It seems to us that this responsibility is a sign of trust from Friendship Bridge, and we are excited to earn that trust.

 

 

‘From the Field’: A Blog from Friendship Bridge Interns

Maya  and Adrienne from Boulder, Colo., are working in Guatemala through the end of July as interns for Friendship Bridge. They love traveling, exploring new places, speaking Spanish and playing music. Both have traveled extensively in Central and South America. This is the first of several blogs as they share interaction with the clients of Friendship Bridge in reports for KIVA.

Maya interviews a client in Santa Clara la Laguna as her friends listen.

Maya interviews a client in Santa Clara la Laguna as her friends listen.

Bienvenidos a Panajachel!

Imagine sitting in a kitchen of adobe walls with a group of eight women bantering in languages that you not only can’t understand, but have never heard. The simple task of “taking notes” becomes very complicated in this situation. Our coordinator and mentor, Marta, leans over to us every 10 minutes to give us a vague idea of the conversation taking place. We sit there dazed and confused; however, we appreciate the little that we do understand. We take in much more than words. We understand their laughter, and we admire their perseverance to grow their businesses despite the obstacles they encounter.

We met a woman who, without local education, has not only raised two children alone but is also creating a successful business in cosmetics and clothing. She sits among a group of seven other individuals. Each of them come from different backgrounds and will advance to different futures. The common ground they share is that they each are motivated to improve their circumstances through this opportunity that is being provided through Friendship Bridge. They sit quietly as we ask them a set of standard questions.

Although it is slightly intimidating to enter foreign communities to meet these groups of women, we realized what an incredible opportunity it is to be invited into their lives.

Without this internship we would never have seen the amazing lifestyles of so many different cultures. We have only been in Panajachel for a little over a week but it feels like much longer. We have explored and learned so much as a part of Friendship Bridge and have become friends with the other employees in the office. We feel at home.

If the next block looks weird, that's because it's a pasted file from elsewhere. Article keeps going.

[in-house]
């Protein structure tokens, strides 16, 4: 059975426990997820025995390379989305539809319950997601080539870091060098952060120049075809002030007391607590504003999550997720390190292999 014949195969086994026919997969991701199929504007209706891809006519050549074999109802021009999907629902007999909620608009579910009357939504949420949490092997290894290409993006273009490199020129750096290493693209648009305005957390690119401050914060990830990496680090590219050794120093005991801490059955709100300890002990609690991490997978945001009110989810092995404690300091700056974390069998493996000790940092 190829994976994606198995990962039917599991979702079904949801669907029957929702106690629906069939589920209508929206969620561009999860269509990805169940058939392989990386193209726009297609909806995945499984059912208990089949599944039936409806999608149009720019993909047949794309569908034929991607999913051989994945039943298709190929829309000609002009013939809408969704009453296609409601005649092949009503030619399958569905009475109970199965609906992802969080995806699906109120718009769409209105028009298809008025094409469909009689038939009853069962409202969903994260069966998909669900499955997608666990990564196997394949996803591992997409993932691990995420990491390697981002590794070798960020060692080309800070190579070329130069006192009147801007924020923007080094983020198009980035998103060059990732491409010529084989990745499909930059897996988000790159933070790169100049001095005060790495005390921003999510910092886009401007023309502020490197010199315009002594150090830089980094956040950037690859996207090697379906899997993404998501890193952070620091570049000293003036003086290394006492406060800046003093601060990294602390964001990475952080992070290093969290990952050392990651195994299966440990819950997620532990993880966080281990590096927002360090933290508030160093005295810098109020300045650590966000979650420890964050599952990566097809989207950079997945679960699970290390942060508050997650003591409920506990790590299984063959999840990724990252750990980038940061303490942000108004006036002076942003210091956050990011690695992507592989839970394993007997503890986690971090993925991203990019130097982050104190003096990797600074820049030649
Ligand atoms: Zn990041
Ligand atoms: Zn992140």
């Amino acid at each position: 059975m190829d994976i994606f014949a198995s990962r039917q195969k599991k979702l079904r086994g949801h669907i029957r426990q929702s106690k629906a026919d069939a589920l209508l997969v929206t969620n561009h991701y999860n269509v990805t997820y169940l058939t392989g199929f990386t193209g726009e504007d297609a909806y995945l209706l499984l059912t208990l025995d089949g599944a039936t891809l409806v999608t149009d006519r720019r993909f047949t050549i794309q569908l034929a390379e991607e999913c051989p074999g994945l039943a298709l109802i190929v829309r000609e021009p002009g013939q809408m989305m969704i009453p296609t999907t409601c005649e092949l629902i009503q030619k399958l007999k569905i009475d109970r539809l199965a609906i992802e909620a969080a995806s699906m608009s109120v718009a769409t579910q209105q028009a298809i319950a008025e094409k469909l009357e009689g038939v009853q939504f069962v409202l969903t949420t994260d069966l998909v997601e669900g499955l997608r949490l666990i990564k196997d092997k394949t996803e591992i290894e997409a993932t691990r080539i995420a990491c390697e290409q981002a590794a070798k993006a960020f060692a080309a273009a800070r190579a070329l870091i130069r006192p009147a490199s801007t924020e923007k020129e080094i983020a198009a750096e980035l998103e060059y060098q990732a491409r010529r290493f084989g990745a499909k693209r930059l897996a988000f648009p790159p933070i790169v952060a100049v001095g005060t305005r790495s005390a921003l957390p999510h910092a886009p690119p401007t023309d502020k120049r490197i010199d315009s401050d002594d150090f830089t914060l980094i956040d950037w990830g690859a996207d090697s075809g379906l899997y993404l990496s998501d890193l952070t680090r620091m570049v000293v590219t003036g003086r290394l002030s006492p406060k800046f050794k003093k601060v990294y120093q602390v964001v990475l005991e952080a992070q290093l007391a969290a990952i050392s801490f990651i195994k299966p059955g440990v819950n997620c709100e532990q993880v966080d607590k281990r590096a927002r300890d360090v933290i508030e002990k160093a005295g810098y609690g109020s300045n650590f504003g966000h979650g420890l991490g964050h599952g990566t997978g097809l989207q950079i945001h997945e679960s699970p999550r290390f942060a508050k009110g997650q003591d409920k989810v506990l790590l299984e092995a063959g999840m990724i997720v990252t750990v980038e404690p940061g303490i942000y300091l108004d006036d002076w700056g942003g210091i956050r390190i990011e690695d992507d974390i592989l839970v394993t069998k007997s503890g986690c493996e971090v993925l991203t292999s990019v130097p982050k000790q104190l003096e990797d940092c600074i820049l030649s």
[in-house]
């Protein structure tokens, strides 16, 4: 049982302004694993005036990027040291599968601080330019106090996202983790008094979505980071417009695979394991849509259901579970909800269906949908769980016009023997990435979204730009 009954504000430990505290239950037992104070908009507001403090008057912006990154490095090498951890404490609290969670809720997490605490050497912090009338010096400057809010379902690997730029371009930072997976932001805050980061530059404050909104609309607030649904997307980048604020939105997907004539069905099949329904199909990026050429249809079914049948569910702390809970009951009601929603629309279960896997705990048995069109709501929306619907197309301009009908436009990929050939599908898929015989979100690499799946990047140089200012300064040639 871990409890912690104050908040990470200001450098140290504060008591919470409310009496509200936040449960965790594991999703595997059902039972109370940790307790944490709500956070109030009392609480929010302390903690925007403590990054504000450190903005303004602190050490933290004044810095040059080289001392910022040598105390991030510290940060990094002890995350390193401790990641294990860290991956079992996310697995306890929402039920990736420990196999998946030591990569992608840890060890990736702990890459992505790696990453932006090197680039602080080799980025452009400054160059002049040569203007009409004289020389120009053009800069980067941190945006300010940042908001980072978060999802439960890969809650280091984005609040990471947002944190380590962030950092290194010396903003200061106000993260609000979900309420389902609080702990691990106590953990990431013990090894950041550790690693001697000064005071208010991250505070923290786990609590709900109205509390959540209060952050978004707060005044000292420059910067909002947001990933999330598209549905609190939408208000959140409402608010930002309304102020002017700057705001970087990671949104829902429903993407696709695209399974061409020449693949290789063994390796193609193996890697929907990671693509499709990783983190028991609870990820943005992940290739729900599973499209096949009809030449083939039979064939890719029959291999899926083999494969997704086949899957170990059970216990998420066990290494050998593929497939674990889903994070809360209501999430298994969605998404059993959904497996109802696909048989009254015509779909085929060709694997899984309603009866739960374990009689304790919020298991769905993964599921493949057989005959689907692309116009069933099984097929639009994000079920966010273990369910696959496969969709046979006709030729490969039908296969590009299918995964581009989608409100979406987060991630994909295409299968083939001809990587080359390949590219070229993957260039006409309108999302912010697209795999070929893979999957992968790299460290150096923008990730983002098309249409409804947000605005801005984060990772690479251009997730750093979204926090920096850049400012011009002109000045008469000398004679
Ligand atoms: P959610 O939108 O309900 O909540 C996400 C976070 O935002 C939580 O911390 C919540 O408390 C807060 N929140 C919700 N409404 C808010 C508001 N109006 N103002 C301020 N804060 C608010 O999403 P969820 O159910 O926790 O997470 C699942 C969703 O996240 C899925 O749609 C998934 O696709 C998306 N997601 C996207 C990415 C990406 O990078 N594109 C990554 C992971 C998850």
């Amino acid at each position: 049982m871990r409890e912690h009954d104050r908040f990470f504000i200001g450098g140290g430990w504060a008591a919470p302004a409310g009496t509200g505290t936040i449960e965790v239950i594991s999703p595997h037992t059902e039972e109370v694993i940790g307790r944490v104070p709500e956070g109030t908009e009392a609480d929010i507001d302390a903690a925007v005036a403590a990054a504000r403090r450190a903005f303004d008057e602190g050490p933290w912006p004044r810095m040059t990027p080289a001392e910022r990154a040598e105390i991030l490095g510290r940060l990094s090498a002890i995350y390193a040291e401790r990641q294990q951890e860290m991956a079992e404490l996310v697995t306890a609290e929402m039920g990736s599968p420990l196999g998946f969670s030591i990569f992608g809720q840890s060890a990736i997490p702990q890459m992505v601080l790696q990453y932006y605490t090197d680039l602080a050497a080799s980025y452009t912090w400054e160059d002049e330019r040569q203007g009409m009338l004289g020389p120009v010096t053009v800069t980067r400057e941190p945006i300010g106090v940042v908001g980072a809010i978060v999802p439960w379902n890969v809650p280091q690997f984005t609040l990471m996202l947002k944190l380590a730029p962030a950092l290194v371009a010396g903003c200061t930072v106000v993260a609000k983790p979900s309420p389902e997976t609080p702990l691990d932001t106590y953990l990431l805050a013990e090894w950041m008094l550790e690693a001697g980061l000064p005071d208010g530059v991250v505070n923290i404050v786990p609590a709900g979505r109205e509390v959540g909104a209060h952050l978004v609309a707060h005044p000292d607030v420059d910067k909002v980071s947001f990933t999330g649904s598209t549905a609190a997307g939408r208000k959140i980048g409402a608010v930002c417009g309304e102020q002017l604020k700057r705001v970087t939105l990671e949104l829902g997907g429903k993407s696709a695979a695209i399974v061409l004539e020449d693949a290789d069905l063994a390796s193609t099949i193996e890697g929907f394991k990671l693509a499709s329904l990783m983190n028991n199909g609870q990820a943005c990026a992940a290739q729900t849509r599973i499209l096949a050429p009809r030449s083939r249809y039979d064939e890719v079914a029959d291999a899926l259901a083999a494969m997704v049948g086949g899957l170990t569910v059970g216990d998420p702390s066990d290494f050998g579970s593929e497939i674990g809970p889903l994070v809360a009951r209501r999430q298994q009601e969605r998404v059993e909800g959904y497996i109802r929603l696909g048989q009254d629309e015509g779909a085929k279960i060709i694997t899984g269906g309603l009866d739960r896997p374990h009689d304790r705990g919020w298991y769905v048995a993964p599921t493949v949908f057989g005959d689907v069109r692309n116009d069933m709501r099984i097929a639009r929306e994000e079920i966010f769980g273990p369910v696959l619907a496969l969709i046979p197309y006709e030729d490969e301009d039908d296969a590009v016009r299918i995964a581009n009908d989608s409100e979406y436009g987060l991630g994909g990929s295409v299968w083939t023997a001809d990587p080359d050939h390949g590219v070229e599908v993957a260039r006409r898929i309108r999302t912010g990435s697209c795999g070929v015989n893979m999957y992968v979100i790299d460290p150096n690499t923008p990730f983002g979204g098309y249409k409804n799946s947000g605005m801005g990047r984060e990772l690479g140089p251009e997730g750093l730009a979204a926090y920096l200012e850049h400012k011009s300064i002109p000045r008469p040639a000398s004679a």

A circle of clients laughs as a loan officer demonstrates empowerment in an exercise.

 

MICRO-LOANS CREATE CYCLE OF EMPOWERMENT

[do action=”image-right”]2014/06/SantosQGrandson.jpg[/do] Santos Ajiquichi Quisquina
Age: 42 years old
Marital Status: separated
Number of children: 2, 1 grandchild
Loan cycle: 2nd
Loan Amount: $246
Trust Bank: Eight members
Location: Canton El Tablon, Sololá Guatemala
Business: Artisan weaver

Santos Ajiquichi Quisquina, is an artisan weaver currently in her second loan cycle with Friendship Bridge.  She hand weaves beautiful textiles on a back strap loom for customers and tourists in local community.  She creates textile patterns reminiscent of a more traditional pattern that existed in her community years ago, but regaining popularity.

Santos’ story of empowerment is like that of many clients helped by Friendship Bridge. Rather than stay in a bad marriage, Santos left an abusive husband to care for her daughter and grandson with money earned from weaving, made possible by a micro-loan.

More than 22,000 women and their families in rural areas are using Friendship Bridge loans and education to enhance their businesses.  Santos lives in the ​​Sololá area in the Western Highlands of Guatemala. It is one of the larger, more prominent communities near Lake Atitlan.

Santos says that her microloans have given her a new sense of independence. “I’m very proud of what I’ve been able to accomplish on my own.  It’s a good feeling.”

Her Trust Bank is comprised of eight members with an average age of 44 years and an average formal education of 1.6 years.  On average, they have four children per member and varied businesses including bakeries, flowers, vegetables, tortillas, snacks and concessions, convenience stores, avocados, and handicrafts. The average loan of $378 goes directly into these businesses.

Thanks to loans made possible from our partnership with ShareBrands, Santos can continue to make life better for herself and her family.

 

Guatemalan President Sports Friendship Bridge Cap!

[do action=”image-right”]2014/05/GT-President-in-FB-cap.jpg[/do]On May 23 the city of Huehuetenango hosted a second annual Microfinance Fair in Guatemala.  Approximately 10 microfinance institutions, including Friendship Bridge, participated in the fair where festivities were kicked off by Guatemalan President, Otto Perez Molina, who addressed the crowd as the day began.  Following his opening remarks, the President then mingled with participants and guests.  When he passed by Friendship Bridge’s booth, Branch Manager Maria Delfina Lopez Mendez put the cap on the President’s head and he posed for the picture seen here.  Besides befriending the President of Guatemala, Friendship Bridge made 150 new contacts with potential clients – a very successful day!